OR WAIT 15 SECS
An advisory panel to the FDA voted 17-4, with 1 abstention, to tell the FDA to approve the Pfizer/BioNTech COVID-19 vaccine. US Health and Human Services secretary Alex Azar says that approval may come in days.
It might happen in a couple of days. That’s how far away we are to getting a COVID-19 vaccine approved for use in the United States. A panel of experts yesterday voted to tell the US Food and Drug Administration (FDA) that that agency should grant emergency use authorization, an EUA, for the COVID-19 vaccine developed by Pfizer and BioNTech. The panel examined phase 3 data on BNT162b2, a two-dose messenger RNA (mRNA) vaccine.
US Health and Human Services secretary Alex Azar told ABC news that the FDA intends to tell Pfizer that the FDA will follow the panel's advice and proceed with authorization. Azar said that the FDA needs more information so that it can tell doctors how to prescribe the vaccine properly. And, in Azar’s words, that should happen in a couple of days.
The panel's approval will not come without controversy. As Infection Control Today®’s sister publication, Contagion reports, the Vaccines and Related Biological Products Advisory Committee (VRBPAC), at the end of a long day of discussion, debate and data presentations (which Contagion live-streamed), voted 17-4 with 1 abstention to approve the drug and then “adjourned the meeting immediately following the announced vote.”
Perhaps the panel will release more details about the reasoning behind its decision today, because some portion of the public will need to be convinced to get the vaccine, and those 4 nay votes and the 1 abstention might come back to impede those who need to do the convincing .
The most intense discussions revolved around just what effect the vaccine might have on 16- and 17-year olds, with some panel members voicing concern that there just wasn’t enough data to support giving the vaccine to that age group, and arguing that they should not be given the vaccine.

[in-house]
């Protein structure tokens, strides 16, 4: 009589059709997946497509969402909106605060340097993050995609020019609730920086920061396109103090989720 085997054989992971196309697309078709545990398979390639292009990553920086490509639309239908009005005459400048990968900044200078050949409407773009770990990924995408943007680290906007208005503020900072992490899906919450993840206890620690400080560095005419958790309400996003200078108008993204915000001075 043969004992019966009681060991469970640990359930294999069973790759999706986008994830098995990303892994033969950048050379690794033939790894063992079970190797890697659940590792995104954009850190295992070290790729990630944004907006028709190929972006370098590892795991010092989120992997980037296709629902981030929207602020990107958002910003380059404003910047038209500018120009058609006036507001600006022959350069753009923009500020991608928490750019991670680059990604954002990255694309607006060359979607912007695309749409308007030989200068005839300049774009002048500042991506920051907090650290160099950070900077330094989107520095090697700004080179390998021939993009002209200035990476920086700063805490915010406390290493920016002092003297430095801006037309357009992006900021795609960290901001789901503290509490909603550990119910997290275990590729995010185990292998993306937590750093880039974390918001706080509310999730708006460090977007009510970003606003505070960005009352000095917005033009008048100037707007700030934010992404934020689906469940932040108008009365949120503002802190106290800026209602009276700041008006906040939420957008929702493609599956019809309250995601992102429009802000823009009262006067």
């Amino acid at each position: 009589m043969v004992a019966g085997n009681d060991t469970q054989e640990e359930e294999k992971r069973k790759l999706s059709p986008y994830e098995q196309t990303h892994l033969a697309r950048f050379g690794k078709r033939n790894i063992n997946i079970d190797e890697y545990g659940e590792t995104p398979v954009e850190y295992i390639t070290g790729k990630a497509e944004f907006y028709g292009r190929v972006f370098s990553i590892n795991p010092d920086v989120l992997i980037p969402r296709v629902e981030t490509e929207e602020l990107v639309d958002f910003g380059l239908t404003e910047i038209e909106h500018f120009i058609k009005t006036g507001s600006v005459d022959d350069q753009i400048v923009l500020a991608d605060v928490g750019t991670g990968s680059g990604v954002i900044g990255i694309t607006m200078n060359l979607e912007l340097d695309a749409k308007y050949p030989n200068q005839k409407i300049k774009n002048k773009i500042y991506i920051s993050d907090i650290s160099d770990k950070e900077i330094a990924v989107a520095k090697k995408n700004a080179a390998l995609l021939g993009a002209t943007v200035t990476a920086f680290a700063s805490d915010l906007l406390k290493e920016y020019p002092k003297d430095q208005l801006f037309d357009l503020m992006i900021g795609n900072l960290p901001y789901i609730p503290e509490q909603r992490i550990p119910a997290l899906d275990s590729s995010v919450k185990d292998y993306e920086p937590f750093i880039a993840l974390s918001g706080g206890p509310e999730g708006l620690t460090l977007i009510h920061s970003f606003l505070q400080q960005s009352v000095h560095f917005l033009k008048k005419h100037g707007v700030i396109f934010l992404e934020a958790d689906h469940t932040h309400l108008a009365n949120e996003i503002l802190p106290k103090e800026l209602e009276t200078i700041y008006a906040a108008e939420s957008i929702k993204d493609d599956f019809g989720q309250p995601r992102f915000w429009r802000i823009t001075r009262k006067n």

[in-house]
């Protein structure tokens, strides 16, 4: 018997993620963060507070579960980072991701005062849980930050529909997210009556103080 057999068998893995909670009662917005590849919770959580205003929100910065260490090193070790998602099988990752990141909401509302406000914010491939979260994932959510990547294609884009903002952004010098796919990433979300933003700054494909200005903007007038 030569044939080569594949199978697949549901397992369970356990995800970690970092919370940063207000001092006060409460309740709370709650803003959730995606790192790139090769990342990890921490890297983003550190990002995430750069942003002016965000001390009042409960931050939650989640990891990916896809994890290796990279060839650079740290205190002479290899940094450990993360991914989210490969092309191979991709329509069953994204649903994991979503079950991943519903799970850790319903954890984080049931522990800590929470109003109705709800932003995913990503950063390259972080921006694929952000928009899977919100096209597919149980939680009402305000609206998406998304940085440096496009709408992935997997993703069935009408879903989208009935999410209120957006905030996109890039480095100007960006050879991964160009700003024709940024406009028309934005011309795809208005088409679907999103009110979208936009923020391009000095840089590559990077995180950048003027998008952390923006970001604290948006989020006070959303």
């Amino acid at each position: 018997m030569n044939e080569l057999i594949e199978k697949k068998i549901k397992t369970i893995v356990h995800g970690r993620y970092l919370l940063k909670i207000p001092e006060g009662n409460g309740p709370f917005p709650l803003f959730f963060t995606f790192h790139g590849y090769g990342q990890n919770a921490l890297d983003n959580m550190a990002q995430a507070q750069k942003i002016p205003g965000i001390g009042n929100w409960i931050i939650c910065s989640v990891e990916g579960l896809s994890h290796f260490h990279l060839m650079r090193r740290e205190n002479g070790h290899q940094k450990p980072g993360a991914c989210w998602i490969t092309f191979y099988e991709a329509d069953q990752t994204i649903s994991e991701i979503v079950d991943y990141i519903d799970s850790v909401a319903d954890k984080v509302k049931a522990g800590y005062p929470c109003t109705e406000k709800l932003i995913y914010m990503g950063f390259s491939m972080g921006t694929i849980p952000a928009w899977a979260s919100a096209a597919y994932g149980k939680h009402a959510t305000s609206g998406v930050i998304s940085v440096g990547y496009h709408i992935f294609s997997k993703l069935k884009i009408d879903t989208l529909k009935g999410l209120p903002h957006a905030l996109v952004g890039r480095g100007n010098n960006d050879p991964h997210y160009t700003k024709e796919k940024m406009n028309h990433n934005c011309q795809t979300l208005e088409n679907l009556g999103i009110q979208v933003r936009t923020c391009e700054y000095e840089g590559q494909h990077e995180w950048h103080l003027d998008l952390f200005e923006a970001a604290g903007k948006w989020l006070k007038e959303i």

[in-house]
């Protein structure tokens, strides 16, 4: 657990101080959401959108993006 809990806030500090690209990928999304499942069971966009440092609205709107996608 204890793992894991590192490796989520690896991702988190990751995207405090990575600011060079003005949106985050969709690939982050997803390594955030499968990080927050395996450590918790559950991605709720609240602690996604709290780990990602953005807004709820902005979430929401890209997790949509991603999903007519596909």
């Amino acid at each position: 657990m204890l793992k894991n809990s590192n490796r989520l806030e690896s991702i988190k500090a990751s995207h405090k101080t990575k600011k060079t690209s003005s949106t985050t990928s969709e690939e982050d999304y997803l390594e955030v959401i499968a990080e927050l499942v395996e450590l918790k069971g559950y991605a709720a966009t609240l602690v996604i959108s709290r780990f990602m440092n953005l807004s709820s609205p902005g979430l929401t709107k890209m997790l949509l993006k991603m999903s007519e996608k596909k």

As Hayley Gans, a professor of pediatrics at Stanford University, put it to STAT: “I would support not including them.” (Gans, though, seems to have been persuaded otherwise as she did vote to grant the EUA.)
Paul Offit, a pediatrician at the Children’s Hospital of Philadelphia, also voted to approve. “We have clear evidence of a benefit. All we have on the other side is theoretical risk.”
Offit did voice some reservations about another group: pregnant women. He told CNN that pregnant women should not get the vaccine until more data are available. “However, as shown in this trial, whenever you do any sort of large clinical trial, invariably you do get pregnant women because women don’t find out they're pregnant until after they’ve gotten one or two doses,” Offit told CNN. “So, there were about two dozen women in this trial that were pregnant and there doesn't appear to be any harmful effects on them, but their babies haven’t been born yet to find out.” About 40,000 people participated in the clinical trial.